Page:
Maze Runner: Why You’re Missing Out If You Haven’t Already Watched It
Books are infamous for being better than their movie counterparts, but not when it comes to this spectacular series: The Maze Runner film trilogy, adapted from a book series of the same name by James Dashner.
What You Should Know Before Diving Into the Trilogy
The first movie, creatively titled ‘The Maze Runner’ introduces us to the main protagonist, Thomas—from scene one, he’s unable to recall anything but his first name (Memento vibes, anyone?). The place he finds himself in is called the Maze, and if that isn’t ominous enough, the other boys living there have no memories prior to their arrival at their walled prison either. In a premise similar to other dystopian post-apocalyptic films, the Maze is full of dangers. Moving and closing walls, dripping ivy, mechanical monsters called Grievers, creepy signs like W.I.C.K.E.D outside the Maze’s only safe spot; dubbed the Glade.
Thomas becomes a ‘maze runner’, tasked with surveying and mapping the surrounding labyrinthine structure, hoping to find not only a way out but also a reason for his predicament. The society at the Glade is medieval at best; only male youths partaking in their own particular task inhabit the Maze.
Thomas struggles with acclimatizing in the strange new world he finds himself in. It doesn’t help that his arrival shakes the groundwork on which the Glade had been operating, both literally and figuratively. Allegiances are formed, new information is discovered, and the plot to a bigger conspiracy is unearthed…sound interesting yet? Fans of the Hunger Games movies, or The Walking Dead, will find the Maze Runner trilogy not only engaging; but also lets them indulge in that spark of adrenaline only thrillers and action scenes can imbue in its watchers.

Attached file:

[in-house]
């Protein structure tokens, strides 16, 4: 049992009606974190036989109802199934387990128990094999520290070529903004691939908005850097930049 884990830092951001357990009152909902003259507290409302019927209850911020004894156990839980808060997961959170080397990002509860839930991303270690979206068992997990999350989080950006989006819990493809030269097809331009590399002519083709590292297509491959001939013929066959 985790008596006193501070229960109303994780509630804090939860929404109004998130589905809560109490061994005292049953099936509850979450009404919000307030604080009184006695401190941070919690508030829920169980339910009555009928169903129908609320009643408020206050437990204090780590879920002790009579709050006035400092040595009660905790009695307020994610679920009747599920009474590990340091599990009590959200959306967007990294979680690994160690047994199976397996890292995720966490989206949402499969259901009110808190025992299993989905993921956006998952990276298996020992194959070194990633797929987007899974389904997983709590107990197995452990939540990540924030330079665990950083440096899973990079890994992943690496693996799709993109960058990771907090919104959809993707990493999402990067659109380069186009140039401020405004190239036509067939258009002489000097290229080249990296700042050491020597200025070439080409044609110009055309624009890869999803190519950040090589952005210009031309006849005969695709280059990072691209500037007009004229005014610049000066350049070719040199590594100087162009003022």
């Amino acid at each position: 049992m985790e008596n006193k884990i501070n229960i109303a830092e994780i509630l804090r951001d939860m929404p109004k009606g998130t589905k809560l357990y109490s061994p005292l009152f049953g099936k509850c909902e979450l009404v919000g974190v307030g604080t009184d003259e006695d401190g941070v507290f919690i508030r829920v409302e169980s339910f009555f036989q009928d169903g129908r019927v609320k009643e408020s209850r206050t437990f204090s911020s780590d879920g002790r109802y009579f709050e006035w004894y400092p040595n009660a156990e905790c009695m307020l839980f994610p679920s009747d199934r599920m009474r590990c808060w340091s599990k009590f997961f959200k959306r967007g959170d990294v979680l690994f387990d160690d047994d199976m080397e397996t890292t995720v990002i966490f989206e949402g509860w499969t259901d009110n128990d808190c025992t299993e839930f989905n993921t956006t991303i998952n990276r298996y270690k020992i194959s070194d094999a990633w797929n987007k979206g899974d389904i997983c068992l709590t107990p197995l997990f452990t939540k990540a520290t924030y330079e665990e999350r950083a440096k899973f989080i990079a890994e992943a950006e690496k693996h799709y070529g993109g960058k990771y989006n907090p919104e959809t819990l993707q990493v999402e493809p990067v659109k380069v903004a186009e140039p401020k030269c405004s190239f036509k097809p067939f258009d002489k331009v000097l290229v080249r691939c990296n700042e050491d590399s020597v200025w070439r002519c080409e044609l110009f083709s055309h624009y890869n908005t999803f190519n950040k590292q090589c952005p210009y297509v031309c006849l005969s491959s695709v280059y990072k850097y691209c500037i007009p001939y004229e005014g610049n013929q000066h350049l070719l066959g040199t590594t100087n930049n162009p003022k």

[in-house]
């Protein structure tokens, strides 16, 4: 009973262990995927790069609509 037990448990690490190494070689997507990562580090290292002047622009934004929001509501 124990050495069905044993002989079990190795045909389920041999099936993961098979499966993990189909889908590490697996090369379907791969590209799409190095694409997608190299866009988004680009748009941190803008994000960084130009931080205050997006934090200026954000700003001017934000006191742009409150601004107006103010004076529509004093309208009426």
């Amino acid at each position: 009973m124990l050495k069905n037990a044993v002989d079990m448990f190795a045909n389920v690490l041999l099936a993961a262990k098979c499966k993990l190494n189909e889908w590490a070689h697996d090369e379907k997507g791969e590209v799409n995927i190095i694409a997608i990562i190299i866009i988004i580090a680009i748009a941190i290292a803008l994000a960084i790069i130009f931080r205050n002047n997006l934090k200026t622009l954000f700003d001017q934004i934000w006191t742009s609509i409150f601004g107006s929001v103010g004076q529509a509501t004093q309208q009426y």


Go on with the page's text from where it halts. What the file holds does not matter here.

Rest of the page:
To skip to the meat of things: Why every sci-fi, action, and adventure-lover should watch the Maze Runner film trilogy.
1) The Chair-Gripping Tease, and the Payoff at the End
Unlike other young adult movies, such as Divergent and the aforementioned Hunger Games, we don’t know the shape of the formidable enemies in the Maze up until the end. Allies are allies….until they suddenly aren’t. The trend in movies, especially aimed at the YA audience, gives us what appears to be a cataclysmic, ground-shattering build-up only to disappoint viewers at the end, leaving us with the feeling is that really it? Those of us who sighed mournfully at these kinds of movies have nothing to fear from the Maze Runner, which not only sells its cover but also manages to add in a twist the viewers never would have seen coming. There’s a kind of inevitability that underlines every scene, and when it does click together, viewers will be left begging for more.
2) The Characters Float Off The Screen
Gone are the days of two-dimensional characters, the plain old Mary Sues, the people that have you wrinkling your brow, tugging at the sleeve at your partner to ask Which one is he again?